Salesforce to buy work chat service Slack for $27.7 billion

Business software pioneer Salesforce

Salesforce Slack
Salesforce Slack

Business software pioneer Salesforce com is buying work-chatting service Slack for $27.7 billion in a deal aimed at giving the two companies a better shot at competing against longtime industry powerhouse Microsoft

The acquisition announced Tuesday is by far the largest in the 21-year history of Salesforce. The San Francisco company was one of the first to begin selling software as a subscription service that could be used on any internet-connected device instead of the more cumbersome process of installing the programs on individual computers.

Salesforce’s flamboyant founder and CEO Marc Benioff hailed the “cloud computing” concept as the wave of the future to much derision initially.

But software as a service has become an industry standard that has turned into a gold mine for longtime software makers. Microsoft for one has developed its own thriving online suite of services, known as Office 365, which includes a Teams chatting service that includes many of the same features as Slack’s 6-year-old application.

Slack in July filed a complaint in the European Union accusing Microsoft of illegally bundling Teams into Office 365 in a way that blocks its removal by customers who may prefer Slack.

Microsoft also has been posing a threat to Salesforce’s main products, a line-up of tools that help other companies manage their customer relationships.

“For Benioff, this is all about Microsoft,” Wedbush Securities analyst Dan Ives said of Tuesday's deal. “It’s just clear Microsoft is moving further and further away from Salesforce when it comes to the cloud wars.”

Benioff left no doubt he considered the deal to be a major coup, after losing out to Microsoft in 2016 when the two companies were both vying to buy the professional networking service LinkedIn. In a prepared statement, Benioff touted the combination as “a match made in heaven” that will “transform the way everyone works in the all-digital, work-from-anywhere world.”

Salesforce has been building on its success in recent years to diversify into other fields, largely through a series of acquisitions that included its previous largest deal, a $15.7 billion purchase of data analytics specialist Tableau Software last year.

Many of the deals have been financed with Salesforce’s stock, which is worth nearly seven times more than it was a decade ago to lift the company's current market value to $220 billion. Salesforce is using its stock to pay for roughly half of the Slack purchase, with the rest being covered with some cash, with some of the money being borrowed during a time of extraordinarily low interest rates.

Slack, on the other hand, hasn’t proven as popular with investors, even though its service that publicly launched in 2014 is being increasingly used by companies and government agencies looking for more nimble alternatives than email. Before news reports of a potential deal with Salesforce surfaced last week, Slack’s stock was still hovering around its initial listing price of $26 when the company went public nearly 18 months ago.

“This is a stellar exit strategy for Slack,” said Kate Leggett, an analyst at Forrester Research. “Microsoft Teams is eating Slack’s lunch.”

Slack co-founder Stewart Butterfield will be hoping this sale works out better than when another company he started, photo sharing service Flickr, was sold to Yahoo 15 years ago. Flickr got lost in the shuffle at Yahoo amid years of turmoil before it was finally sold again in 2018 to SmugMug.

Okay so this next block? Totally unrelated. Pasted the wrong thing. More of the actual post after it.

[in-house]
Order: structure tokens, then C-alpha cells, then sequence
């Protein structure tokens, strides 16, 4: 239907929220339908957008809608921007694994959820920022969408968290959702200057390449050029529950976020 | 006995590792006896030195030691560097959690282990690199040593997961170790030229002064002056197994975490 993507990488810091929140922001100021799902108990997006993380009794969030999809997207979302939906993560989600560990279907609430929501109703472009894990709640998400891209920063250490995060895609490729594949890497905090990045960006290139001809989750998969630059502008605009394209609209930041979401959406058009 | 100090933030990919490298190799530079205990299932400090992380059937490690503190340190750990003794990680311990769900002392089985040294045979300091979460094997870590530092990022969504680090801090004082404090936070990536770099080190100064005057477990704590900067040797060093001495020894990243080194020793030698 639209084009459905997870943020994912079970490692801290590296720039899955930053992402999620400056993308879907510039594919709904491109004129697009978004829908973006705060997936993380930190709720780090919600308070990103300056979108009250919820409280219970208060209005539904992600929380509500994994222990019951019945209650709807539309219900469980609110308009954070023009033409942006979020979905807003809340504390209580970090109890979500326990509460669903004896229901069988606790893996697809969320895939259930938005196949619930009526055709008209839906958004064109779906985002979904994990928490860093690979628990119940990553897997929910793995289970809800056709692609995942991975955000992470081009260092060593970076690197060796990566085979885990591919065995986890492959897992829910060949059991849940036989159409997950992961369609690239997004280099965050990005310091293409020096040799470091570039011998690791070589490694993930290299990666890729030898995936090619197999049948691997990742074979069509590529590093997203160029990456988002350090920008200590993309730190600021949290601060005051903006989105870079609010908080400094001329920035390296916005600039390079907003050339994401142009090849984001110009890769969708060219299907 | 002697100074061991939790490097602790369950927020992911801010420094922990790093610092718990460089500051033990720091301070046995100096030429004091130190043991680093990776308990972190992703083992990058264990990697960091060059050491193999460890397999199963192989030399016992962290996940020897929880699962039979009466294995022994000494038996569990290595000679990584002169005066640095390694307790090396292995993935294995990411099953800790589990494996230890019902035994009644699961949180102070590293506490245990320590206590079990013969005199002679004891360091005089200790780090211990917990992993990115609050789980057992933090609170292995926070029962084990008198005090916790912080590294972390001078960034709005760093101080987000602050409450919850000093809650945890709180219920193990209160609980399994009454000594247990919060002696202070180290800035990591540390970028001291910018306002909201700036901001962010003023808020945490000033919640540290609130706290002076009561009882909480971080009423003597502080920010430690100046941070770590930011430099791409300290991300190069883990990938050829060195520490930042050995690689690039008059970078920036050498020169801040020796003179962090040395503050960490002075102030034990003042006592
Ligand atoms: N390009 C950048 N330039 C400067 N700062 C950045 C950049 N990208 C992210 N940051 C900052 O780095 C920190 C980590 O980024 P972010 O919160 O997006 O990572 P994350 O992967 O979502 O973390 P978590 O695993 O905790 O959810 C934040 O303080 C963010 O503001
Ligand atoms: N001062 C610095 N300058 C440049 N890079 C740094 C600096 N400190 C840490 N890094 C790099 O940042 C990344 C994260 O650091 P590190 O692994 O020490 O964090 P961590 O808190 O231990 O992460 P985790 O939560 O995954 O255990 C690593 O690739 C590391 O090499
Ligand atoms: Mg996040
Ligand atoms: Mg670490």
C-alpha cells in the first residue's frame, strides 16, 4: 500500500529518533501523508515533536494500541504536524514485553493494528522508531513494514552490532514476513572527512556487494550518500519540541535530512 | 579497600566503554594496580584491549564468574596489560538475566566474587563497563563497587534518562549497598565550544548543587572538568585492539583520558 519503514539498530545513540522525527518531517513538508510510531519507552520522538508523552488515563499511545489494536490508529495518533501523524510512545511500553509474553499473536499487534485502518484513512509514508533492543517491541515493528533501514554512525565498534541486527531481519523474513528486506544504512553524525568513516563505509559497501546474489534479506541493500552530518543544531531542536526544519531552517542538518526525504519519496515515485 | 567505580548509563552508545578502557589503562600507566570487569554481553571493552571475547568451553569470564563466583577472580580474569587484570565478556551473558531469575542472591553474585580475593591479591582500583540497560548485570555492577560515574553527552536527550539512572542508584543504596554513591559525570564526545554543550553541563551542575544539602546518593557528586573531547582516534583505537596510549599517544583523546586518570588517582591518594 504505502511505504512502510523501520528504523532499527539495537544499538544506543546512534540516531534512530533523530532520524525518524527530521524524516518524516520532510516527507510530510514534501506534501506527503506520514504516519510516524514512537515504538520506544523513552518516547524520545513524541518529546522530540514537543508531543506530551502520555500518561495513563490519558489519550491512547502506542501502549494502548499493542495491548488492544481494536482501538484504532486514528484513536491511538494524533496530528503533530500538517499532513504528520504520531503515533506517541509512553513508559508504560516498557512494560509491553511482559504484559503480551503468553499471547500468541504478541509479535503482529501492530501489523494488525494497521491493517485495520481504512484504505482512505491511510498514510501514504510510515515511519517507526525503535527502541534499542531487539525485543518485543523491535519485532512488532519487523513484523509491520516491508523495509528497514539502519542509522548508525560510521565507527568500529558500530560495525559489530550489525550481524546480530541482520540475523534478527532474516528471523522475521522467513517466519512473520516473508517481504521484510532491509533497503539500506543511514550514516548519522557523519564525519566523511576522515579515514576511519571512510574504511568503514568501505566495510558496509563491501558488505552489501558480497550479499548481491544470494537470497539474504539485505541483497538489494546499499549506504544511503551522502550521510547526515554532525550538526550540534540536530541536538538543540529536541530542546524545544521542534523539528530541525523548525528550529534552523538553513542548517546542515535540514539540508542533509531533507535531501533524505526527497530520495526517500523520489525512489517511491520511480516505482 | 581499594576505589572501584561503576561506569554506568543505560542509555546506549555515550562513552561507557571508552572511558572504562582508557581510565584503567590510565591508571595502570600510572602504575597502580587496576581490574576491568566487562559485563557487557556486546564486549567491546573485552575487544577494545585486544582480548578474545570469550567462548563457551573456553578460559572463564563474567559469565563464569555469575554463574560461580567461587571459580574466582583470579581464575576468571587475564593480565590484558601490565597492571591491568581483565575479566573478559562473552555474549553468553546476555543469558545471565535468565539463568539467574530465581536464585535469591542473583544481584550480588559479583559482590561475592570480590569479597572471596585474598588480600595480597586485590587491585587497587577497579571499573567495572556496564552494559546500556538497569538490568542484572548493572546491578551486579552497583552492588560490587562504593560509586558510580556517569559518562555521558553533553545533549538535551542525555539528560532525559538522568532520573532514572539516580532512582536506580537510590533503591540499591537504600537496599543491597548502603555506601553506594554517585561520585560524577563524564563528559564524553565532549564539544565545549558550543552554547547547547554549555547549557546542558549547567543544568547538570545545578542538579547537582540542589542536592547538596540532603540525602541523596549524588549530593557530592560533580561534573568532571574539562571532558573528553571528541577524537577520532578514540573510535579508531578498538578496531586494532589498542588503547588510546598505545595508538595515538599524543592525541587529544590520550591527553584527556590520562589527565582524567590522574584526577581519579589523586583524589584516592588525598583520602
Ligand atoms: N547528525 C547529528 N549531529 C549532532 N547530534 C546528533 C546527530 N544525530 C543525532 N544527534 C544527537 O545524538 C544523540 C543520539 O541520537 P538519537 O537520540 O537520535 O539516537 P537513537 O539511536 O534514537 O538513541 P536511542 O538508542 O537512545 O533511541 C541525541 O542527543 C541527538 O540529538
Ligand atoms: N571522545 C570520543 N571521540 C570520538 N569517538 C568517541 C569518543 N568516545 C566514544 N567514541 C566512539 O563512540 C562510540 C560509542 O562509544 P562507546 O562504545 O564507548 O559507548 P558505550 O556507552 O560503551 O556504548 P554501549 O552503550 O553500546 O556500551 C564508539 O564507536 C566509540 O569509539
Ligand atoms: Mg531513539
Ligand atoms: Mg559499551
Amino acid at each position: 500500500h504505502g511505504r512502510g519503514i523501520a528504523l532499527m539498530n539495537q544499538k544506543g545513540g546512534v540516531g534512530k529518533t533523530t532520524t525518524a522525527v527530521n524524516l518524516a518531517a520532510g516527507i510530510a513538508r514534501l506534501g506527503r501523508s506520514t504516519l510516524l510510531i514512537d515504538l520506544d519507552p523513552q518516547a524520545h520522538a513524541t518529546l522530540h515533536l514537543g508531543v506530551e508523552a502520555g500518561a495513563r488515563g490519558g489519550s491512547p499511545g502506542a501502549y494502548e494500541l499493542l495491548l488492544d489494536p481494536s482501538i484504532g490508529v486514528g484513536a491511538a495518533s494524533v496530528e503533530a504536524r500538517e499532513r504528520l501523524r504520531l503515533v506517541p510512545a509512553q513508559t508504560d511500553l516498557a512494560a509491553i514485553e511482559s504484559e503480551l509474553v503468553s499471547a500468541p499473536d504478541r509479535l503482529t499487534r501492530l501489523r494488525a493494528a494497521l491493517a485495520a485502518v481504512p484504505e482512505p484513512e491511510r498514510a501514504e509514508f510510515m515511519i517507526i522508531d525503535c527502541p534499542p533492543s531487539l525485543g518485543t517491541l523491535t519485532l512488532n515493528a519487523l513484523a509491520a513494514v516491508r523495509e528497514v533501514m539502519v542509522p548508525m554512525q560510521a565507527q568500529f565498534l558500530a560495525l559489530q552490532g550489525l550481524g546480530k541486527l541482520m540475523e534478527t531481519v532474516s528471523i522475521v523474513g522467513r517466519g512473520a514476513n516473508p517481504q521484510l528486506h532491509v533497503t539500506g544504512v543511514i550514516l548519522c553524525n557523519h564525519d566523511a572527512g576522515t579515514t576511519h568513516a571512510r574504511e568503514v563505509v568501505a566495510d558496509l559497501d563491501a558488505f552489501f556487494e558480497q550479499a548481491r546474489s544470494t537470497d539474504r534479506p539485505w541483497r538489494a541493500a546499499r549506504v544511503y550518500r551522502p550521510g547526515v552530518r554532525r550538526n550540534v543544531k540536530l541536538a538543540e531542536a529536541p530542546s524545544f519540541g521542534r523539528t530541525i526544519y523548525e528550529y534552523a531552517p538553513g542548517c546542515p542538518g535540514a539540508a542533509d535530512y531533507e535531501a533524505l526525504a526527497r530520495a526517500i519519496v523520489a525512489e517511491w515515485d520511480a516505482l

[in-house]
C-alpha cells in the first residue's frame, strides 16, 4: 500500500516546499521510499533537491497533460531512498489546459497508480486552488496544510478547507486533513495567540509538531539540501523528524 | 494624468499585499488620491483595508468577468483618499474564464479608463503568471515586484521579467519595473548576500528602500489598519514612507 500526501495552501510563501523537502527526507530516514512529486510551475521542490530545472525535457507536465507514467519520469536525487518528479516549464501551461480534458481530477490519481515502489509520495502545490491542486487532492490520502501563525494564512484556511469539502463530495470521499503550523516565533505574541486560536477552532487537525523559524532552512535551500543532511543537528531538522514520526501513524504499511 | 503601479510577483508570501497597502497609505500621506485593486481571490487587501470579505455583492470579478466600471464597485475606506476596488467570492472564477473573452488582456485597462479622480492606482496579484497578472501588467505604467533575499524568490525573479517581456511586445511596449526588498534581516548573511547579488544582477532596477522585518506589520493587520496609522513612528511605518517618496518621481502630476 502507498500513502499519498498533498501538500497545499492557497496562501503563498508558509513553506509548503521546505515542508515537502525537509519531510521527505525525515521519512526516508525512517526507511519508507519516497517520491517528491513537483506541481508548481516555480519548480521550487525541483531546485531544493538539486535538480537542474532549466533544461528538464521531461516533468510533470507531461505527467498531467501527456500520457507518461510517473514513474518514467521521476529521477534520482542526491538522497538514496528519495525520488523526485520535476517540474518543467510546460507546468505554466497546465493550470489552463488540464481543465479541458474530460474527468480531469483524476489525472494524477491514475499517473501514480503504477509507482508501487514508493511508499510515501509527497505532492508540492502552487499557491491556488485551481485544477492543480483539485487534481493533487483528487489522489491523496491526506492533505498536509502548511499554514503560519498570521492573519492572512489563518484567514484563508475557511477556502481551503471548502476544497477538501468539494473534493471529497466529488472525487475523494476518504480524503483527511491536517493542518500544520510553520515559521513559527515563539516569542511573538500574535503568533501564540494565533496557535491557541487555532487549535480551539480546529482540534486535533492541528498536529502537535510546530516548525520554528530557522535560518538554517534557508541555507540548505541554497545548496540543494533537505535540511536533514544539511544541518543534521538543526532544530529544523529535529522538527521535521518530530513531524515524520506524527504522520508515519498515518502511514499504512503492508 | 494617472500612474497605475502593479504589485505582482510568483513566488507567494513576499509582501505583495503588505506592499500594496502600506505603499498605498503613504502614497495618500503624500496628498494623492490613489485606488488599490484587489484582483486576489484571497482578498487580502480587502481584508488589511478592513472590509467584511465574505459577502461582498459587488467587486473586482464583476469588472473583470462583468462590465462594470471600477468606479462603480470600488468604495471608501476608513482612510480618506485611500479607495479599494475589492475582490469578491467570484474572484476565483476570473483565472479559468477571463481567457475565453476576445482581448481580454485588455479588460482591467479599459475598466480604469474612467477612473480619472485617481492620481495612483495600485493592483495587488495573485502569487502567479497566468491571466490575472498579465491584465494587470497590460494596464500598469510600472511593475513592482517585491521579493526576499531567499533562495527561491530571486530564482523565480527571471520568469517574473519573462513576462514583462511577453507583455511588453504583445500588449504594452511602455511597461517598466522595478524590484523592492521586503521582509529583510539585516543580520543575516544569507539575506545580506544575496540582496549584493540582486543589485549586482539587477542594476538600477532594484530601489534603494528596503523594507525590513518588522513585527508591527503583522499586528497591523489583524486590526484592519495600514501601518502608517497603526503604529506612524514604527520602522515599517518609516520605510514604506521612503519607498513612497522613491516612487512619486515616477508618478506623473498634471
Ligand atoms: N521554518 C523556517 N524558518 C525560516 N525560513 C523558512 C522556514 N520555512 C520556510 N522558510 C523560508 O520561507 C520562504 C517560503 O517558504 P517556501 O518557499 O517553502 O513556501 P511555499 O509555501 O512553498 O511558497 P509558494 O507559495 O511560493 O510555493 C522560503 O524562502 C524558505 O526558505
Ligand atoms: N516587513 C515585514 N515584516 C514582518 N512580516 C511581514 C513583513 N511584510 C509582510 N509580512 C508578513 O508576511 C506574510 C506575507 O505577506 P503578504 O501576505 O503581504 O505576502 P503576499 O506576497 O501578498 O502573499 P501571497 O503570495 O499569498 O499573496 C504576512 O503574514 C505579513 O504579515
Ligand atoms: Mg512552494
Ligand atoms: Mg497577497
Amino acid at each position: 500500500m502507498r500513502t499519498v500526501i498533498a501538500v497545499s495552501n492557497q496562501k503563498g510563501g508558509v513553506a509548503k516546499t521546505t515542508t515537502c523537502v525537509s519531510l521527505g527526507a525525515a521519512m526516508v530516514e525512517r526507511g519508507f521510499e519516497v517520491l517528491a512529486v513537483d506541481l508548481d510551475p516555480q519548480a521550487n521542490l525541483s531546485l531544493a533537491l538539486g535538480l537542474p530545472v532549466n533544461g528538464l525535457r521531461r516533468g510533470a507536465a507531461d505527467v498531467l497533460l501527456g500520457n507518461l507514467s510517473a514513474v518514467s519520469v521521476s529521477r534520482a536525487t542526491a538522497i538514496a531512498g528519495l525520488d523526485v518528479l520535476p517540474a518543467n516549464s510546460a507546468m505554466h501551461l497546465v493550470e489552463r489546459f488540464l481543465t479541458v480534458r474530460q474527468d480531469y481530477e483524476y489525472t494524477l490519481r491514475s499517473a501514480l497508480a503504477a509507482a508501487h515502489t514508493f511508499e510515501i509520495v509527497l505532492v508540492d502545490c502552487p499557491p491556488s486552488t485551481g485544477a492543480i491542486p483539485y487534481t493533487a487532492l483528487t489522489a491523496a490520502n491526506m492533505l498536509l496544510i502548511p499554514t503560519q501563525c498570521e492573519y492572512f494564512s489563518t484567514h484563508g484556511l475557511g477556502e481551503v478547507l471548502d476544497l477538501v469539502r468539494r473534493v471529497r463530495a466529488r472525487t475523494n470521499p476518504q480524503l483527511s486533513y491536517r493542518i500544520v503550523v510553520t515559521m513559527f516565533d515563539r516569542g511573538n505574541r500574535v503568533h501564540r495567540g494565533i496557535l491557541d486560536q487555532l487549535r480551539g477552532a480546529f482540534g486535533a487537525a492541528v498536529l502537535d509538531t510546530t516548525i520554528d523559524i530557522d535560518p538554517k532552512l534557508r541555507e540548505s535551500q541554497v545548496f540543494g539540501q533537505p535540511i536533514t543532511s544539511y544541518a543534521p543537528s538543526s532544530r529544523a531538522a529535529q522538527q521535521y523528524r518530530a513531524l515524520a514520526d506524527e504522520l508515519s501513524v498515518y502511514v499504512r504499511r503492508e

In his next act after leaving Flickr, Butterfield decided to focus on gaming with a startup called Tiny Speck that launched in 2009. A few years later, he shifted to the instant messaging service whose name was an acronym for “Searchable Log of All Conversation and Knowledge."

Leggett predicted Salesforce would benefit from owning Slack because it will add a popular collaboration tool to its own software suite, which is focused on managing customer relationships for businesses and government agencies. She said the need for customer-relations agents and other Salesforce users to swarm around a topic and collaborate remotely has only grown with the coronavirus pandemic that has sent so many office workers home and got many hooked on new online tools.

Slack, which is free for people who use the basic version, found quick adoption in the tech industry for its ease of use and its fostering of a more casual mode of conversation than email. The company stopped releasing its daily user count after topping 12 million last year, focusing instead on paid customers, which Butterfield said in March have shown a “massive outpouring of interest” because of the way the pandemic has forced people to work from home.

“I think the pandemic’s played a massive role" in paving the way for the deal, Ives said. “The Zooms, the Slacks, the Microsoft Teams, that’s going to be a new part of the workforce.”

Ives said Benioff was also running out of time to catch up to Microsoft, which remains a secondary player in Salesforce’s core customer-relations-management business, known as CRM, but way ahead in providing a broader array of cloud-based services.

Slack and Salesforce are headquartered about a block away from each other in San Francisco. Slack's office is in the shadow of the 62-story Salesforce Tower, the city's tallest building. If all goes smoothly, the two companies hope to close the deal and combine forces sometime between May and July next year.

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O'Brien reported from Providence, Rhode Island.

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